We also examined Market Presence by Age (or Market Presence divided by Years Old) as a proxy for market share efficiency. 

Market share efficiency is directly in line with the G2 Ranks:

  1. Leaders: By far most efficient
  2. High Performers: high customer satisfaction drives faster market share gains
  3. Contenders: lower efficiency due to slower growth and/or lower customer satisfaction
  4. Niche: lowest efficiency  

Our findings also align with Scott Brinker and Frans Riemersma’s “Martech in 2024” research focused on marketing technology software:

  • Age: older companies tend to have lower G2 review scores
  • Revenue: the very largest vendors ($1+ billion of revenue) have an outsize mix of the weakest review scores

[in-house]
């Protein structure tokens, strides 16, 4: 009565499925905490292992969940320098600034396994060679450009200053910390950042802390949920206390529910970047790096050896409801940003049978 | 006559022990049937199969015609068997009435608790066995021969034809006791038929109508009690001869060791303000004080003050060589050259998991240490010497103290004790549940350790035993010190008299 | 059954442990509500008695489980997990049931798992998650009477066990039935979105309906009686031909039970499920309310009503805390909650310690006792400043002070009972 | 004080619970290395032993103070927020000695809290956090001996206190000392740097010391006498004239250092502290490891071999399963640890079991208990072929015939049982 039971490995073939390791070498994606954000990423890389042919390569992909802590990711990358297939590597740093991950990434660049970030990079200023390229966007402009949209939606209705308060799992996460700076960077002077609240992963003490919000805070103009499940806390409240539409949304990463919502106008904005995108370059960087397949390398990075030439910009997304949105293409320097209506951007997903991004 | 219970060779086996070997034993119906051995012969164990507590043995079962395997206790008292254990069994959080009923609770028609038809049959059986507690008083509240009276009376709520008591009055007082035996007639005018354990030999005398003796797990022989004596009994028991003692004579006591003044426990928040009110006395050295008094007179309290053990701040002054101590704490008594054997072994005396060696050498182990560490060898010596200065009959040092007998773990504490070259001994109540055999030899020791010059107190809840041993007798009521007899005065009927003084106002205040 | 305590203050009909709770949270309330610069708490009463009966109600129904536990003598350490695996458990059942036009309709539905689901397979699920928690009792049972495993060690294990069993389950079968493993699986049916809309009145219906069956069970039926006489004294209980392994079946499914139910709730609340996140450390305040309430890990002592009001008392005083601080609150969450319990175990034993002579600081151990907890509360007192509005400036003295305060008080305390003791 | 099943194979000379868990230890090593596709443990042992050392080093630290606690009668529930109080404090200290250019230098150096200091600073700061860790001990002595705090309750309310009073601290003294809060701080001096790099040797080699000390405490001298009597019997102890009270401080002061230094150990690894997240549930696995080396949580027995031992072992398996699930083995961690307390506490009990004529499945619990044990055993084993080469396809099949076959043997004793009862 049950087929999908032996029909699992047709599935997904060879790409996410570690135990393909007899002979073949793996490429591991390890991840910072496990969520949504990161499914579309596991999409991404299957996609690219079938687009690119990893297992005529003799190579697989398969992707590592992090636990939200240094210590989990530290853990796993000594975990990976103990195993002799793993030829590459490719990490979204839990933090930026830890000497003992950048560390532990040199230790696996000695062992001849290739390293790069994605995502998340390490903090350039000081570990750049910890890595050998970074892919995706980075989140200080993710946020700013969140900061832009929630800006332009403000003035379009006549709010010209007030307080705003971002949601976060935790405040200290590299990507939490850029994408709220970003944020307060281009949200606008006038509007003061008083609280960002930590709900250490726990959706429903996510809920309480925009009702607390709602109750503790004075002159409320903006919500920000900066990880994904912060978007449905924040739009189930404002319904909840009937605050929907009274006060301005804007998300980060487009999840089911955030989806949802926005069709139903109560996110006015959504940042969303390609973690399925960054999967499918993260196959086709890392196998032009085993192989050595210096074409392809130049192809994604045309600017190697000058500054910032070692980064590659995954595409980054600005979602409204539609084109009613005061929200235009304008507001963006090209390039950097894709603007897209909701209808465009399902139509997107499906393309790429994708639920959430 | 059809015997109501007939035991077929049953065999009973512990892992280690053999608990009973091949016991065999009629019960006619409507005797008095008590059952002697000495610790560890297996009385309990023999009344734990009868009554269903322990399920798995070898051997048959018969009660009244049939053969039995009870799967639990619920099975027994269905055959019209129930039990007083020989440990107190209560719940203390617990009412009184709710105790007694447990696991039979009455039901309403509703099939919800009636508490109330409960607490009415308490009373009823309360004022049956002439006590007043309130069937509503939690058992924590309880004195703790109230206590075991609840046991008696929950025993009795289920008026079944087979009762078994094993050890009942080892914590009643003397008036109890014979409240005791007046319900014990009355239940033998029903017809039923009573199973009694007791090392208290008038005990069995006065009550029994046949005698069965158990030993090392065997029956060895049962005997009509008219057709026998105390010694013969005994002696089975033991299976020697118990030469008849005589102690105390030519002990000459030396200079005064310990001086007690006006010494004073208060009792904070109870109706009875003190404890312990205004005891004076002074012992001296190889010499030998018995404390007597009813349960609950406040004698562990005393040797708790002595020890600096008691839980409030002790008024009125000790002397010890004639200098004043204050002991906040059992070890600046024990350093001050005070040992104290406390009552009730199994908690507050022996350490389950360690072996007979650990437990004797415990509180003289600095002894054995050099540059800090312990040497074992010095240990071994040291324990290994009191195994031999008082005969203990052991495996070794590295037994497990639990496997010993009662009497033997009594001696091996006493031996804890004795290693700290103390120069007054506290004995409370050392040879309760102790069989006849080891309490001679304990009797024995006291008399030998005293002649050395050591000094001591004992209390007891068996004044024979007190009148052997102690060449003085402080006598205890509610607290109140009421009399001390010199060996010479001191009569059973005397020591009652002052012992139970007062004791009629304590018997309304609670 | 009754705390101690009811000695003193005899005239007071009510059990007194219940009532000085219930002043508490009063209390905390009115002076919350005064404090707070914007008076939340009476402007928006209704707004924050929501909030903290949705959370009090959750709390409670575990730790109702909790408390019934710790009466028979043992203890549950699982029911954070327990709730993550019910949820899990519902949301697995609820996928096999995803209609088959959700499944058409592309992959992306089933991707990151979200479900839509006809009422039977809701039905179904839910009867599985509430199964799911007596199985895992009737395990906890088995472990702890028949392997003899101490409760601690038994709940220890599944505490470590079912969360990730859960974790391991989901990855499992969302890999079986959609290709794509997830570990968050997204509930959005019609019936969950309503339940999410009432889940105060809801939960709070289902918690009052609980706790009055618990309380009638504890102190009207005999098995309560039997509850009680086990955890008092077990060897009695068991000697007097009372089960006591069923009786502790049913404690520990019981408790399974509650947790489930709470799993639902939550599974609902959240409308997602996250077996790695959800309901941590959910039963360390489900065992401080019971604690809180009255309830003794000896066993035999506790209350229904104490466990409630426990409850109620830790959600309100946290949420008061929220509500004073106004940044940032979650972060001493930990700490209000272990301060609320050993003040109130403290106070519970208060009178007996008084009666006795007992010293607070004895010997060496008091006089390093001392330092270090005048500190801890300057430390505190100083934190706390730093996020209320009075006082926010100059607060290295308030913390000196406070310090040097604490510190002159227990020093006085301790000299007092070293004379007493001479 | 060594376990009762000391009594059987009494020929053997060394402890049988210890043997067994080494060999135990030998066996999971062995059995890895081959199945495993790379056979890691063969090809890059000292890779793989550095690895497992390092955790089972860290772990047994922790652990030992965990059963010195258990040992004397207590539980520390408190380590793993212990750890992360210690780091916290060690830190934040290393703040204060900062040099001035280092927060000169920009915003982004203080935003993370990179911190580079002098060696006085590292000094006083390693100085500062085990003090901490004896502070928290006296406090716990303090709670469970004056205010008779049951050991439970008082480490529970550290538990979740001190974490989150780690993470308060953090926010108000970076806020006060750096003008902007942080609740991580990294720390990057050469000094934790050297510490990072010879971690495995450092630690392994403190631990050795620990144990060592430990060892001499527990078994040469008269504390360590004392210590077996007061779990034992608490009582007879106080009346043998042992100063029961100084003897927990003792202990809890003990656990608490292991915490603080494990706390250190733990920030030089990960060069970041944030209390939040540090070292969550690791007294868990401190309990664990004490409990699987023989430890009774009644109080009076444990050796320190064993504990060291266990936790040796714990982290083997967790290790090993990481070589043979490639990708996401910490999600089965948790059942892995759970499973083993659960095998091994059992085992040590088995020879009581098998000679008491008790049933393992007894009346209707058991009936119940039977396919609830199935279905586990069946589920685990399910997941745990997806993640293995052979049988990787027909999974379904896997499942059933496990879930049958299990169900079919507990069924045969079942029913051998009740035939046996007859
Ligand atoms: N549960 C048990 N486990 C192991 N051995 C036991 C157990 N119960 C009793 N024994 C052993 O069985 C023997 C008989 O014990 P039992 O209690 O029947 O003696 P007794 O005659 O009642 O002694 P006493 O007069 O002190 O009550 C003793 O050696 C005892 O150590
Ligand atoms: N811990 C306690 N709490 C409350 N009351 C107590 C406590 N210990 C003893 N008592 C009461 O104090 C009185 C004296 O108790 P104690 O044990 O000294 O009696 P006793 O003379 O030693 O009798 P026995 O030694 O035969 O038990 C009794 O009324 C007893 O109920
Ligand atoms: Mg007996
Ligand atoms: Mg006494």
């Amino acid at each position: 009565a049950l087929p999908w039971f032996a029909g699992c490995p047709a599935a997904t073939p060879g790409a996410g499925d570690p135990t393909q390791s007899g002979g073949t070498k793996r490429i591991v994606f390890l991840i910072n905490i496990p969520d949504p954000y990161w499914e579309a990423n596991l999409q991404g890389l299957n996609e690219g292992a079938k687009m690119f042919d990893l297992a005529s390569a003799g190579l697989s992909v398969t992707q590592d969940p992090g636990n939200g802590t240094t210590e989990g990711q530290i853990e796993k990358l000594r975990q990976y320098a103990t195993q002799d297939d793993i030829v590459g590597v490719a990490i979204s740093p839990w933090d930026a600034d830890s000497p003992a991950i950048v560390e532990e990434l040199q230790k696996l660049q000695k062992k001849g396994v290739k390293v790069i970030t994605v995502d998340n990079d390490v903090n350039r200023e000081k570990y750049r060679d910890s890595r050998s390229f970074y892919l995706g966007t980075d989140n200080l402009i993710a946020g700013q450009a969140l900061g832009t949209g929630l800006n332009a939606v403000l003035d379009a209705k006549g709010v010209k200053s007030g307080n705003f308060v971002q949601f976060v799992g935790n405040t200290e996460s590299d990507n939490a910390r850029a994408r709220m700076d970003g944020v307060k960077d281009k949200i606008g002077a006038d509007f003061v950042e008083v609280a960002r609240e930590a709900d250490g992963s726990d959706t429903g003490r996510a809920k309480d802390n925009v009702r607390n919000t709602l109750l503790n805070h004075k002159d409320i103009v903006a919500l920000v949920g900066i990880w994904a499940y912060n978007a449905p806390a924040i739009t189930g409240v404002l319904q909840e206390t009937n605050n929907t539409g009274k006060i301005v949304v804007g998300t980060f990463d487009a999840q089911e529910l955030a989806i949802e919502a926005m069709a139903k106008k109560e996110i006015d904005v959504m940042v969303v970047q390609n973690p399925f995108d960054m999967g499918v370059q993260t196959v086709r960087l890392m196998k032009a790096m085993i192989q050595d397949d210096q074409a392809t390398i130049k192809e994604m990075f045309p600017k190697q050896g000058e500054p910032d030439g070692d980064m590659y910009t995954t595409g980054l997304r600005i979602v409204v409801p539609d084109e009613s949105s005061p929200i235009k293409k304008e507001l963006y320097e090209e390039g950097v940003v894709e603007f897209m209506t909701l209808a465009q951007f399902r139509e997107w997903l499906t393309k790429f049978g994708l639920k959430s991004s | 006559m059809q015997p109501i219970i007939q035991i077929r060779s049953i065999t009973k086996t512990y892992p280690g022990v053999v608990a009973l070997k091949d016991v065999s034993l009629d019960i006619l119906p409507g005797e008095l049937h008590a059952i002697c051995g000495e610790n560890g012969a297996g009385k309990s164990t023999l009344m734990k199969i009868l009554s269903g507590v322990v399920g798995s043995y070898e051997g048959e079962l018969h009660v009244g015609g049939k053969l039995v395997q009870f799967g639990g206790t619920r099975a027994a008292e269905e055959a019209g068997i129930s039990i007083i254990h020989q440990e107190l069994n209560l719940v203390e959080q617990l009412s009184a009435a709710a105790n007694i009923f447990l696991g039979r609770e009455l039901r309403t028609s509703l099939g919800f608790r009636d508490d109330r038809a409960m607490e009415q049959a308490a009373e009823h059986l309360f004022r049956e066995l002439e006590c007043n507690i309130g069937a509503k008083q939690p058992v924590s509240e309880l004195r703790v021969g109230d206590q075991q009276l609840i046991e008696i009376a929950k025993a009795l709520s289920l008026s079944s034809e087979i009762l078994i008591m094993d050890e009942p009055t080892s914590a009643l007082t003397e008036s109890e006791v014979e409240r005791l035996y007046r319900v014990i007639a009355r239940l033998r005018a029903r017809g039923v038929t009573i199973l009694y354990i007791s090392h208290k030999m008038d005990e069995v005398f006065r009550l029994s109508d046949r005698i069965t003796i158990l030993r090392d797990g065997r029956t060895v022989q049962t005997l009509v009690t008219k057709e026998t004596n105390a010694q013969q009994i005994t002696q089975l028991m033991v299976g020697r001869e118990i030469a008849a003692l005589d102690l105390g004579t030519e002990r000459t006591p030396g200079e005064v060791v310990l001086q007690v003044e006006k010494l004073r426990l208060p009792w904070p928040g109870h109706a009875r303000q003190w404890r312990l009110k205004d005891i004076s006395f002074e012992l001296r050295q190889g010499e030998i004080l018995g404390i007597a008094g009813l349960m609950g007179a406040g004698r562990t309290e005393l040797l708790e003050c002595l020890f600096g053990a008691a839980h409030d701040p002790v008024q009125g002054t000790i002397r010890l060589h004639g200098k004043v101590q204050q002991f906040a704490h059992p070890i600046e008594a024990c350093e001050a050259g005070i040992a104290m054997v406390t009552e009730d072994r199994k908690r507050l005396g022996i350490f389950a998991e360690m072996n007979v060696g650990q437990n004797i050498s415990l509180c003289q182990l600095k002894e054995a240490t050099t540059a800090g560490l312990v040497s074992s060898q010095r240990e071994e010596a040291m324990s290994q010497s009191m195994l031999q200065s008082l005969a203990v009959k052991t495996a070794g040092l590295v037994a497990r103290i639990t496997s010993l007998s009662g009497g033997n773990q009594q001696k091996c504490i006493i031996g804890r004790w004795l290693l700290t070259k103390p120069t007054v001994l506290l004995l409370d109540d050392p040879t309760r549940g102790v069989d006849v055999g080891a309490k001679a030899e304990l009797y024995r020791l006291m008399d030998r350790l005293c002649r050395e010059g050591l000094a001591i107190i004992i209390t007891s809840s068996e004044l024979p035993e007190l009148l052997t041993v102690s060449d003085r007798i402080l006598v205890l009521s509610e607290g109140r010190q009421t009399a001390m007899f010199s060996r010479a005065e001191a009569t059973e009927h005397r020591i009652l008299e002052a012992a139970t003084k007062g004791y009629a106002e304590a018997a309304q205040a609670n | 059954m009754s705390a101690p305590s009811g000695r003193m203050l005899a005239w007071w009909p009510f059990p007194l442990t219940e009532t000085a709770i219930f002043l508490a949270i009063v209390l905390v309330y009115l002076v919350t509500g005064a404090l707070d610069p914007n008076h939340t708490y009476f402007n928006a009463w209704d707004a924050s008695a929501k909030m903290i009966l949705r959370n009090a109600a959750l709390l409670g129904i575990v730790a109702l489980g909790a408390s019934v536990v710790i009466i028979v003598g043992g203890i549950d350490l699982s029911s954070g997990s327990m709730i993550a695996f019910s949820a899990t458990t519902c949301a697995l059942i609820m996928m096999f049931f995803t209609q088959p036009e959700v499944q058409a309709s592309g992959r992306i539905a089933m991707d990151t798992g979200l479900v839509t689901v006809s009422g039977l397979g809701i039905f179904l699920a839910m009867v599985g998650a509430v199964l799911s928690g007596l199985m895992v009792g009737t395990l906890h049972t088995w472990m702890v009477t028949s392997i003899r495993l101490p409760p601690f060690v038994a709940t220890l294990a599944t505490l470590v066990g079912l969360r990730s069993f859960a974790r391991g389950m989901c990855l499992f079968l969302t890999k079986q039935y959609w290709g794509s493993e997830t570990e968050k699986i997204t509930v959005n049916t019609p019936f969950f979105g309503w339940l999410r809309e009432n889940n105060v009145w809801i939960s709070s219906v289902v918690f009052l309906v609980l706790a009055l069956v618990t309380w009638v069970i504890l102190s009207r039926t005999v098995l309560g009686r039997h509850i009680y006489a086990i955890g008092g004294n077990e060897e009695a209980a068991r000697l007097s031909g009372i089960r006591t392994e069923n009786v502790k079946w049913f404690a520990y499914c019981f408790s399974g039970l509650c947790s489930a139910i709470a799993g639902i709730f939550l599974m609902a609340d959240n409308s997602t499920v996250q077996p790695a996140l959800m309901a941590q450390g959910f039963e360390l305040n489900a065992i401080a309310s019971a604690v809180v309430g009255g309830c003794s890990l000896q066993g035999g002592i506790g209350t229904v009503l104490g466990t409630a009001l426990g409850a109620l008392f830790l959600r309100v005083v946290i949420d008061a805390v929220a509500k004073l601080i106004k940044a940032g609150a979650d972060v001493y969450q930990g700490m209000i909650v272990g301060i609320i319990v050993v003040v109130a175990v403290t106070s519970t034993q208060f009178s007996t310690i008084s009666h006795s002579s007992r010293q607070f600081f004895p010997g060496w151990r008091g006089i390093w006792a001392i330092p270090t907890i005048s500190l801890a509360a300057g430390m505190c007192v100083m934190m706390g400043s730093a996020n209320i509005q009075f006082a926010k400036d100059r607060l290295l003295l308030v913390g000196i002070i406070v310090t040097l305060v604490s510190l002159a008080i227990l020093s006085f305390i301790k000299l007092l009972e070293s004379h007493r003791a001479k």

Key Messages

Primary research does not always yield surprising results. Our analysis of over 4,200 software companies and 135,000 data points confirmed: Category leaders really do lead.   

Leaders and High Performers have superior customer satisfaction and NPS scores relative to their Contender and Niche counterparts. The underlying data and patterns also seem to validate the ability of G2’s Grid model to rank software products.  

Our regressions found these 6 factors to be the strongest predictors of NPS:

  1. Quality of Support
  2. Meets Requirements
  3. Ease of Doing Business
  4. Ease of Use
  5. Ease of Set Up
  6. Product Direction

Appendix: Additional Findings

Customer Mix:

Customer size did NOT show any statistically significant relationship with NPS (with r-squares ranging from 0.00 to 0.05).